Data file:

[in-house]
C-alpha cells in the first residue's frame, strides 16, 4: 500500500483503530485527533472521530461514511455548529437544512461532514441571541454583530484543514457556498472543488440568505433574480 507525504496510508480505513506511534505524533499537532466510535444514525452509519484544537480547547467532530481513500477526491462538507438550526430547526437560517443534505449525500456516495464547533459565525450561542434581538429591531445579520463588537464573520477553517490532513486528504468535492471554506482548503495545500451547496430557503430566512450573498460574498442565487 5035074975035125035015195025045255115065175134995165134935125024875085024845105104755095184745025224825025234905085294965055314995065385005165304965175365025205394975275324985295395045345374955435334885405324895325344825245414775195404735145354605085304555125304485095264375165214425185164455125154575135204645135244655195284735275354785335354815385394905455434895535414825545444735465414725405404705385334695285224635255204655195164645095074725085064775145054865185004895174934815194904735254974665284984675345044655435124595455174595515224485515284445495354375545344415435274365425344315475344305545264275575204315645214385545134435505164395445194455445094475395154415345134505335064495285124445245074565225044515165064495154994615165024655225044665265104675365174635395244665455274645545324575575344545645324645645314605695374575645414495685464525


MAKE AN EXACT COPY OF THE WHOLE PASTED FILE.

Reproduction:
[in-house]
C-alpha cells in the first residue's frame, strides 16, 4: 500500500483503530485527533472521530461514511455548529437544512461532514441571541454583530484543514457556498472543488440568505433574480 507525504496510508480505513506511534505524533499537532466510535444514525452509519484544537480547547467532530481513500477526491462538507438550526430547526437560517443534505449525500456516495464547533459565525450561542434581538429591531445579520463588537464573520477553517490532513486528504468535492471554506482548503495545500451547496430557503430566512450573498460574498442565487 5035074975035125035015195025045255115065175134995165134935125024875085024845105104755095184745025224825025234905085294965055314995065385005165304965175365025205394975275324985295395045345374955435334885405324895325344825245414775195404735145354605085304555125304485095264375165214425185164455125154575135204645135244655195284735275354785335354815385394905455434895535414825545444735465414725405404705385334695285224635255204655195164645095074725085064775145054865185004895174934815194904735254974665284984675345044655435124595455174595515224485515284445495354375545344415435274365425344315475344305545264275575204315645214385545134435505164395445194455445094475395154415345134505335064495285124445245074565225044515165064495154994615165024655225044665265104675365174635395244665455274645545324575575344545645324645645314605695374575645414495685464525